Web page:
Improved computing provides a better look at the cosmos
Once IceCube’s optical sensors were deployed, the crew pulled cables to connect them to the lab’s servers in order to collect data. Improved computer engineering is now being used to find the neutrino events of most interest to scientists.
Photo: Freija Descamps/NSF
Building a neutrino telescope — a unique instrument that detects extremely small, high energy particles — out of 5,000 optical sensors embedded in a cubic kilometer of Antarctic ice, a tremendous engineering feat, was just the first challenge.
A feat of computer engineering is now tackling the next task facing the Wisconsin IceCube Particle Astrophysics Center (WIPAC): sorting through massive amounts of data to find the few particles of interest to scientists.
WIPAC’s goal is to detect and analyze signs of cosmic neutrinos — mysterious, subatomic particles released by distant astronomical phenomena such as exploding stars, black holes and supernovas. Finding evidence of the highest-energy and most scientifically interesting particles in a sea of background data is an ongoing puzzle for the physicists.
“IceCube registers 3,000 events every second, tens of billions per year. Among these we have to filter out the approximately 10 interesting events reaching us from the cosmos,” says UW–Madison physics professor Francis Halzen, principal investigator of the IceCube project.
One of the key challenges is handling the volume of data coming from the South Pole laboratory — sent to Madison via satellite — and providing efficient and timely access for researchers.
Terry Millar, a UW–Madison math professor and former associate dean for physical sciences in the Graduate School, saw an opportunity for collaboration. He connected Halzen with Chris Ré and Benjamin Recht, two assistant professors of computer science. With support from a Graduate School funding competition designed to encourage multidisciplinary research on campus, the groups applied advanced computing approaches to improve IceCube’s detection and particle track reconstruction methods.
Recht, Ré, and graduate student Mark Wellon developed an algorithm that uses robust statistical methods to estimate particle trajectories through the detector. The approach targeted weak points in the existing algorithms to improve IceCube’s detection and particle track reconstruction methods.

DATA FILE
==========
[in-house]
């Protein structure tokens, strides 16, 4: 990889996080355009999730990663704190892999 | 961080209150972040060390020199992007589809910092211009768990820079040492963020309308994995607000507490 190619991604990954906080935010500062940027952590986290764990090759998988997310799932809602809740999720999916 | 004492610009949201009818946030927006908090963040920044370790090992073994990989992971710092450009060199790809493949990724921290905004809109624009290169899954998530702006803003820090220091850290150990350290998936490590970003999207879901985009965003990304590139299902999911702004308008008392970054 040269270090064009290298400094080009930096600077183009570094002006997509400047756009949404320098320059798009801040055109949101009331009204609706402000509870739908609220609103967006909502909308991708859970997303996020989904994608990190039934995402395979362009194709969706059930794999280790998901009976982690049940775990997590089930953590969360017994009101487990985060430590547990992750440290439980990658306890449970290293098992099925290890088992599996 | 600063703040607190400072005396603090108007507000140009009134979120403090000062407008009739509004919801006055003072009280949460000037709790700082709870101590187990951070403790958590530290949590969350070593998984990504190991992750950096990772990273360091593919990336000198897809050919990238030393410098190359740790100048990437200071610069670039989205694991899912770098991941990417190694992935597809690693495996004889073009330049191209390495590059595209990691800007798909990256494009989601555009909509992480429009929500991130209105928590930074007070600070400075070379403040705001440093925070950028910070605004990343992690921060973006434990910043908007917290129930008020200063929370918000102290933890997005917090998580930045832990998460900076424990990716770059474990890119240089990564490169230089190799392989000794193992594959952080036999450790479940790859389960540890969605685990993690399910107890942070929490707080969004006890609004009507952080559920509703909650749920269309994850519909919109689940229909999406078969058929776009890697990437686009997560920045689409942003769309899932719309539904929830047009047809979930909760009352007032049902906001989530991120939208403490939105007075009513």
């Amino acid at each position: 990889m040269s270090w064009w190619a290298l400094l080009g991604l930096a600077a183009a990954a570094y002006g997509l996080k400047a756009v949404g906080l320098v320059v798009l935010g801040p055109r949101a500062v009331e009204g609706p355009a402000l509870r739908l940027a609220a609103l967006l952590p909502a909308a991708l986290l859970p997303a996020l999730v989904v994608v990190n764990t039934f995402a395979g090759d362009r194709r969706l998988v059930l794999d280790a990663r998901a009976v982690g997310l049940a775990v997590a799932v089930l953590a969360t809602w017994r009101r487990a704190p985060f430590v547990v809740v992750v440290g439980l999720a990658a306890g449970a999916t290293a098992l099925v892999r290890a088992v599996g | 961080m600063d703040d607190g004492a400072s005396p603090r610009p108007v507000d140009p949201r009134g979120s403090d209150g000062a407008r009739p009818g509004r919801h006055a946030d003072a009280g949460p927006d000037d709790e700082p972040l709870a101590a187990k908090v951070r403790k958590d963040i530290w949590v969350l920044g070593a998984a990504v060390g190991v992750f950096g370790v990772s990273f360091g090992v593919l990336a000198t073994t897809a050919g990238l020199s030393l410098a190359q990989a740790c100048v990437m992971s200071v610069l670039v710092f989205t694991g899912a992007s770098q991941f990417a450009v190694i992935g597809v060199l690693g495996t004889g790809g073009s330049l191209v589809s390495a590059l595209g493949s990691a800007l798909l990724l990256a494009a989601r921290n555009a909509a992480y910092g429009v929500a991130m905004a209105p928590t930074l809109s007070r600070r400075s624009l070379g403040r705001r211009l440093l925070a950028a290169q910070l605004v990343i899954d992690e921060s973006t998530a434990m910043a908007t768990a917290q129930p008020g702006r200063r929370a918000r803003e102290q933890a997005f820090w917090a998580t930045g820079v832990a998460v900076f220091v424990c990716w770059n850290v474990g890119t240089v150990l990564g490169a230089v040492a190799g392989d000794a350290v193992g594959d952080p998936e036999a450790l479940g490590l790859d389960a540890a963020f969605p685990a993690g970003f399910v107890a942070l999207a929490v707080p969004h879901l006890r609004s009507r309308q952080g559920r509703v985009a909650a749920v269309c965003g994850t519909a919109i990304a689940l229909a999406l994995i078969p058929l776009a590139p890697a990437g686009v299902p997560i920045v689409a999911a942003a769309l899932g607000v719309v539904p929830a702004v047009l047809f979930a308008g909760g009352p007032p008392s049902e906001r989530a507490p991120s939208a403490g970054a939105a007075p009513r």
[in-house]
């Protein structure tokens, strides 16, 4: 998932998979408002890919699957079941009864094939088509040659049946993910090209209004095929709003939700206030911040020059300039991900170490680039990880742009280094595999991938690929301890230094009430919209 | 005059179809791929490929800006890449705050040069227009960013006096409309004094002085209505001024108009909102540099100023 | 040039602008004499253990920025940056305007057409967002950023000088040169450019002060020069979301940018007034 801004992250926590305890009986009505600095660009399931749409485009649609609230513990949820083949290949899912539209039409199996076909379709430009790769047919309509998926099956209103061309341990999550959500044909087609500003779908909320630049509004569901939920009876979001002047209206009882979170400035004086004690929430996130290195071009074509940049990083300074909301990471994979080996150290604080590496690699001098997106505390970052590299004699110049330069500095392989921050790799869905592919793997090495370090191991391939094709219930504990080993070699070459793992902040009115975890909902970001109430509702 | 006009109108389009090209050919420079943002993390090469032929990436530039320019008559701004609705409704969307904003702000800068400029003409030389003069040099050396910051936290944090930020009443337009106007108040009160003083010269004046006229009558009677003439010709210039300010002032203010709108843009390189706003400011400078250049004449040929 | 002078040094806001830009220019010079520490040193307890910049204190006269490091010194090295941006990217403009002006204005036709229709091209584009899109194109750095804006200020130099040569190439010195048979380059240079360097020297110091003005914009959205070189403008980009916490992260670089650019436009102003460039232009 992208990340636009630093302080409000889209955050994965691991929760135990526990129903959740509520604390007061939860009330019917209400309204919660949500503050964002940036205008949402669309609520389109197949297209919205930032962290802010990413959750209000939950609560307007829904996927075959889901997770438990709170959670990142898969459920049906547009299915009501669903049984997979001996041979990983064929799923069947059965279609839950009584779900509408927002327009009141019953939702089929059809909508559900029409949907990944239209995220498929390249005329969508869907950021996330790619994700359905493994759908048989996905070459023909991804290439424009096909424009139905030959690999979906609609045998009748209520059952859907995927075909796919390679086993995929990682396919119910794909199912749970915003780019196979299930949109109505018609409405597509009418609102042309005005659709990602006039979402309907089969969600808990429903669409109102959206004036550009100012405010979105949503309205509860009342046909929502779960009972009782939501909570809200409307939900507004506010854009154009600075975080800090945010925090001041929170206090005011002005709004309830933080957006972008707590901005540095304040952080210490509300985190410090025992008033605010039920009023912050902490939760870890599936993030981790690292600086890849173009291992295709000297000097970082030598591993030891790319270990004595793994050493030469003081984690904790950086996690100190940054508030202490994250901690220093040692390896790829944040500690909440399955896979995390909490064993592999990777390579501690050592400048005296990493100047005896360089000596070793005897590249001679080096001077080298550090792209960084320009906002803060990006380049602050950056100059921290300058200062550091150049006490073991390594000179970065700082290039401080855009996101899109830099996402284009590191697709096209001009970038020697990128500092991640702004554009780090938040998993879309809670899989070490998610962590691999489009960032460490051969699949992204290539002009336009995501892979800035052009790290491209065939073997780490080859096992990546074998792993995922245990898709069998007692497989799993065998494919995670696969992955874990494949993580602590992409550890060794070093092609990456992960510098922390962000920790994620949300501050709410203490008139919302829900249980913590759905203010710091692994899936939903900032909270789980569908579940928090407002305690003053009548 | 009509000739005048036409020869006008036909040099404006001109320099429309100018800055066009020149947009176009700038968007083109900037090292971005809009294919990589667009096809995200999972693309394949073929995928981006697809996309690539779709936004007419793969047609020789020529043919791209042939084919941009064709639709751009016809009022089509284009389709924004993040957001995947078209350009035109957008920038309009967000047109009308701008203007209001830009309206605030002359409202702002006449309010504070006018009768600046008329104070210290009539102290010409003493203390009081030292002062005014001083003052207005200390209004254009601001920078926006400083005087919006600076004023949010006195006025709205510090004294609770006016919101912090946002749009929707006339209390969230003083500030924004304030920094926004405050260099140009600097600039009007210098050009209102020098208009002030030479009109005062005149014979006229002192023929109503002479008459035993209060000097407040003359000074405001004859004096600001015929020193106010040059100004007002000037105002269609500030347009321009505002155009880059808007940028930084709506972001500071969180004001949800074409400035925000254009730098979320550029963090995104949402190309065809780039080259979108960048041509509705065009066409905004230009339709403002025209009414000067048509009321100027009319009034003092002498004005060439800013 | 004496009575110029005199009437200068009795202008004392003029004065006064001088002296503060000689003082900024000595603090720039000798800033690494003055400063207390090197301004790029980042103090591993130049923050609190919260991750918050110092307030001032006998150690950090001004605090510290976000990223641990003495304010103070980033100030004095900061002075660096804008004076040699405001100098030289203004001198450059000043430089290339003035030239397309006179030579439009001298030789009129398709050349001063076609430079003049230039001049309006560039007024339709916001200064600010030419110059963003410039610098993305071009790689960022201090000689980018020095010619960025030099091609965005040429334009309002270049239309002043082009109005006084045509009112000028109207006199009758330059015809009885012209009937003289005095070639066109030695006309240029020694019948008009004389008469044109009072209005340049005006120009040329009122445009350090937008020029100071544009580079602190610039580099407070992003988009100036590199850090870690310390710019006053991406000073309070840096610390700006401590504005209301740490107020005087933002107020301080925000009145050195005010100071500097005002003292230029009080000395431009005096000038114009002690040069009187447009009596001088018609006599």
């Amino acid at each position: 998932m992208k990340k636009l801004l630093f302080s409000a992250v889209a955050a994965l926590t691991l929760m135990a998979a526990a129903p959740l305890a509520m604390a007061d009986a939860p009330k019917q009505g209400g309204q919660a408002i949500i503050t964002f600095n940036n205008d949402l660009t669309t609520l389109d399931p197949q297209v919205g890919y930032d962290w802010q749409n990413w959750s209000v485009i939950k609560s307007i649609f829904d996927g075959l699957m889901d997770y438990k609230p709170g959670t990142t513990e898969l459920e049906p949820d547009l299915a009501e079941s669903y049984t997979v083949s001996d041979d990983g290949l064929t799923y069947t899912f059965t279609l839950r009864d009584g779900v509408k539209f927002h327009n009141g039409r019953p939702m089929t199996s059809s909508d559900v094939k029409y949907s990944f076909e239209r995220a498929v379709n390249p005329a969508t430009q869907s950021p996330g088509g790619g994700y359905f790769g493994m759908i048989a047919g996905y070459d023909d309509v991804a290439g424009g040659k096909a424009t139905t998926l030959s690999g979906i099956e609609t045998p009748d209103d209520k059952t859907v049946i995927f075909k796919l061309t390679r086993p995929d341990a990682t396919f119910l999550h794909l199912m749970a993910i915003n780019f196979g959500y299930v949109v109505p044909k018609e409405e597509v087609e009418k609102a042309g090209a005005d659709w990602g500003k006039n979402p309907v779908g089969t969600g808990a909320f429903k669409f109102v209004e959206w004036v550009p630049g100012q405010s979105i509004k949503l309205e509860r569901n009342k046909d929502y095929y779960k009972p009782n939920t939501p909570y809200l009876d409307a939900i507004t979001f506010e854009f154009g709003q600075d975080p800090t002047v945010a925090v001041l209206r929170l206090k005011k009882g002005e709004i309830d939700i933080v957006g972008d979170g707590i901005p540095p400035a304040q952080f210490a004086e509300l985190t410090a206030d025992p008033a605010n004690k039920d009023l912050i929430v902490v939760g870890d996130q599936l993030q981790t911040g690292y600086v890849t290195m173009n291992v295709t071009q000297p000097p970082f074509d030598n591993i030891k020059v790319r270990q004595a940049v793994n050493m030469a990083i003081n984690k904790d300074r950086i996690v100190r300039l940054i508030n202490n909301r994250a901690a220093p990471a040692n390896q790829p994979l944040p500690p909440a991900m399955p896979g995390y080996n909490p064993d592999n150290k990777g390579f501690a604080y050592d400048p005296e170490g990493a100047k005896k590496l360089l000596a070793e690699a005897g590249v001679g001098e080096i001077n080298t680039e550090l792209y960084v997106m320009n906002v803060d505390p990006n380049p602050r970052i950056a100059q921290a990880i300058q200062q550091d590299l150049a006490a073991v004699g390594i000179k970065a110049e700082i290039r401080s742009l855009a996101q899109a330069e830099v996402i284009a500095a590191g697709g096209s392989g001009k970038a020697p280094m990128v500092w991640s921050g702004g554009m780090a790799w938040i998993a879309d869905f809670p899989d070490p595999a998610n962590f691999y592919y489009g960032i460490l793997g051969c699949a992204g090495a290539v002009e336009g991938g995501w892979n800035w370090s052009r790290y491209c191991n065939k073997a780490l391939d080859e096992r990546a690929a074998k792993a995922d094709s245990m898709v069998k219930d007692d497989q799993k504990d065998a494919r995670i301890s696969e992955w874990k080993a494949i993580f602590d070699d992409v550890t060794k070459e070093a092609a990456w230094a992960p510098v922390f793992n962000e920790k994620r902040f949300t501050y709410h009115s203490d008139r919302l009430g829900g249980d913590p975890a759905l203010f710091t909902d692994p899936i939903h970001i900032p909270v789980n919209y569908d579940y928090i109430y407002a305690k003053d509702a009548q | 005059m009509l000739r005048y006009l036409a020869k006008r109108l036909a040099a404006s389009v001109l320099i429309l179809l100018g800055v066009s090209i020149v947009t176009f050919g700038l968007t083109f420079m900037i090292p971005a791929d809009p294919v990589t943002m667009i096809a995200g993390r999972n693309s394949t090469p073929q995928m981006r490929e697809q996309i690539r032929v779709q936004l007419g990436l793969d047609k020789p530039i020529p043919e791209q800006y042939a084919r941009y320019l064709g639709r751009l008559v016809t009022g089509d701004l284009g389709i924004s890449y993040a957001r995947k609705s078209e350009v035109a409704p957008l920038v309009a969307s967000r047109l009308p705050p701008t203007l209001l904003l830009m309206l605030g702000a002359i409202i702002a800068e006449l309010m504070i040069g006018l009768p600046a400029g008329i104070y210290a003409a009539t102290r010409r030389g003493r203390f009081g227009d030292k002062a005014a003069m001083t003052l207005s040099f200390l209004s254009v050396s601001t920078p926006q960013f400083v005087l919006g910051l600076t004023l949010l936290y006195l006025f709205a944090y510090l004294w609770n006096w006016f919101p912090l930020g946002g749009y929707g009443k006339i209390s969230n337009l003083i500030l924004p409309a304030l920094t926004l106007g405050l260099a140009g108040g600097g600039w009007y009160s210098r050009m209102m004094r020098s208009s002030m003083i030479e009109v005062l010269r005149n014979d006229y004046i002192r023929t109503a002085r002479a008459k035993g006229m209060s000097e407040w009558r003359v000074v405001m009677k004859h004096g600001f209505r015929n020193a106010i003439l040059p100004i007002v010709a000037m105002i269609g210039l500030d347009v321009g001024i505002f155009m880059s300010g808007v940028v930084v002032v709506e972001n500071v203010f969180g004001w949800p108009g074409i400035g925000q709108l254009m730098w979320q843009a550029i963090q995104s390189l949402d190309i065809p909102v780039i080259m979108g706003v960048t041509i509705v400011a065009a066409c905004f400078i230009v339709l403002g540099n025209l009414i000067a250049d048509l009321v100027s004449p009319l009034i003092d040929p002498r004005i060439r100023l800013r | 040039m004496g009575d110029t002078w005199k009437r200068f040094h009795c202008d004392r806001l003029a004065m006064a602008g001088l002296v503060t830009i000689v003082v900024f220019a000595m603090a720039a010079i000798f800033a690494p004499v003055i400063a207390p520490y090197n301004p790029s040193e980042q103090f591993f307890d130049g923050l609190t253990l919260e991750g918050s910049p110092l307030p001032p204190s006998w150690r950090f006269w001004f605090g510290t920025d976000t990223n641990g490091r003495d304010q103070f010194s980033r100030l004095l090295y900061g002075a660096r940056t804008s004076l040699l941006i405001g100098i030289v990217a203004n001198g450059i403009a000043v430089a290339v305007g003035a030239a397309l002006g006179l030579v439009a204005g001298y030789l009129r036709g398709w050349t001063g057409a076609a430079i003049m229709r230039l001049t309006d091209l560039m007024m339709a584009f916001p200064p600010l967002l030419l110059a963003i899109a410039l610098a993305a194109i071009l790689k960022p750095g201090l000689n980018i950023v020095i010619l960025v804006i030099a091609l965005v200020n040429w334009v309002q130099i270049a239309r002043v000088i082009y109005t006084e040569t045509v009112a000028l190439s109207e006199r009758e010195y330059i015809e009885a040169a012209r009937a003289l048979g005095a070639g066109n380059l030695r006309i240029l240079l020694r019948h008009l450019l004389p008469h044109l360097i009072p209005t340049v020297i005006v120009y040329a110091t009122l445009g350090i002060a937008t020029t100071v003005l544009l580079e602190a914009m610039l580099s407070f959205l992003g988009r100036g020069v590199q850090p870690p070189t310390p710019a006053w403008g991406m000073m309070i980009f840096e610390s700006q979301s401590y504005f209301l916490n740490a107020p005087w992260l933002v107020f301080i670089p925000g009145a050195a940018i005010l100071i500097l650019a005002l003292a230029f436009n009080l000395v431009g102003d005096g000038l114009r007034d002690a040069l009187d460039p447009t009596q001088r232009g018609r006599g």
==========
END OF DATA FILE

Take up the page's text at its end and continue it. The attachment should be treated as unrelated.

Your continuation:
“[We] observed that the majority of the errors in the reconstruction pipeline were due to outliers in the data. These outliers could come from detectors firing randomly or from light scattering through the arctic ice,” says Ré. He is now at Stanford University.
“IceCube registers 3,000 events every second, tens of billions per year. Among these we have to filter out the approximately 10 interesting events reaching us from the cosmos.”
Rather than trying to model the physics that produced the outliers, the computer science team focused on detecting and removing outliers. Surprisingly, they say, removing physics from the models enabled them to produce more robust and reliable fits. A paper describing the research is available on arXiv.org.
“Our computer science collaborators reviewed our data stream and not only made it more efficient but managed to speed up the considerable computing effort performed on site at the South Pole,” says Halzen. “The results were spectacular.”
“Turning the potential of a cross-discipline collaboration into a high-impact activity is an art,” says Miron Livny, professor of computer sciences and director of the UW–Madison Center for High Throughput Computing. “I hope that this high-impact work will serve as a model and driver for future collaborations between computer and domain scientists on our campus.”
The Graduate School is currently accepting proposals for the 2014-2015 fall research competition, with a special competition for interdisciplinary projects.